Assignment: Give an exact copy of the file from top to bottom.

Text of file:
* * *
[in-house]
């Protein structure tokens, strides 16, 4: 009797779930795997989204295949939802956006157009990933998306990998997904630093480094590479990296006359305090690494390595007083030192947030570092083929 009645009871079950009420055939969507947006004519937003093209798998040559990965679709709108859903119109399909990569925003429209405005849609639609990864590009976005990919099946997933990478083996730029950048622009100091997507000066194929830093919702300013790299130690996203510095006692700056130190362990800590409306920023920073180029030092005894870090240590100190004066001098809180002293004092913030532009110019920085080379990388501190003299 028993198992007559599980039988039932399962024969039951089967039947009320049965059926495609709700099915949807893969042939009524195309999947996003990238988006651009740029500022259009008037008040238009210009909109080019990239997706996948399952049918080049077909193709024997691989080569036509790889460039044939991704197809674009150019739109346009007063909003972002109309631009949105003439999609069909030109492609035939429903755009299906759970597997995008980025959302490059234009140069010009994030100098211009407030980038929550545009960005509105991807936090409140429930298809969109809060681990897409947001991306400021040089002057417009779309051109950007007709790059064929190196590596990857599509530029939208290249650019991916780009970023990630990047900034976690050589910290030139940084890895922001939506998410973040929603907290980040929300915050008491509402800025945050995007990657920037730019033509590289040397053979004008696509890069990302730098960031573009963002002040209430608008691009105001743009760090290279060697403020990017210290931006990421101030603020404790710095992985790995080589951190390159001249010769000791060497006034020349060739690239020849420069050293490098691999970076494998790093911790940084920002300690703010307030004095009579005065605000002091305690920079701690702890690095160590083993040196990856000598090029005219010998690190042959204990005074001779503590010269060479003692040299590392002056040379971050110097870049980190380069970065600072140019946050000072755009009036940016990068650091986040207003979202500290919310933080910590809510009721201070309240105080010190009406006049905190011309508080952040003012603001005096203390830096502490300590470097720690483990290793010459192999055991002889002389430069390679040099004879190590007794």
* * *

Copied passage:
[in-house]
């Protein structure tokens, strides 16, 4: 009797779930795997989204295949939802956006157009990933998306990998997904630093480094590479990296006359305090690494390595007083030192947030570092083929 009645009871079950009420055939969507947006004519937003093209798998040559990965679709709108859903119109399909990569925003429209405005849609639609990864590009976005990919099946997933990478083996730029950048622009100091997507000066194929830093919702300013790299130690996203510095006692700056130190362990800590409306920023920073180029030092005894870090240590100190004066001098809180002293004092913030532009110019920085080379990388501190003299 028993198992007559599980039988039932399962024969039951089967039947009320049965059926495609709700099915949807893969042939009524195309999947996003990238988006651009740029500022259009008037008040238009210009909109080019990239997706996948399952049918080049077909193709024997691989080569036509790889460039044939991704197809674009150019739109346009007063909003972002109309631009949105003439999609069909030109492609035939429903755009299906759970597997995008980025959302490059234009140069010009994030100098211009407030980038929550545009960005509105991807936090409140429930298809969109809060681990897409947001991306400021040089002057417009779309051109950007007709790059064929190196590596990857599509530029939208290249650019991916780009970023990630990047900034976690050589910290030139940084890895922001939506998410973040929603907290980040929300915050008491509402800025945050995007990657920037730019033509590289040397053979004008696509890069990302730098960031573009963002002040209430608008691009105001743009760090290279060697403020990017210290931006990421101030603020404790710095992985790995080589951190390159001249010769000791060497006034020349060739690239020849420069050293490098691999970076494998790093911790940084920002300690703010307030004095009579005065605000002091305690920079701690702890690095160590083993040196990856000598090029005219010998690190042959204990005074001779503590010269060479003692040299590392002056040379971050110097870049980190380069970065600072140019946050000072755009009036940016990068650091986040207003979202500290919310933080910590809510009721201070309240105080010190009406006049905190011309508080952040003012603001005096203390830096502490300590470097720690483990290793010459192999055991002889002389430069390679040099004879190590007794």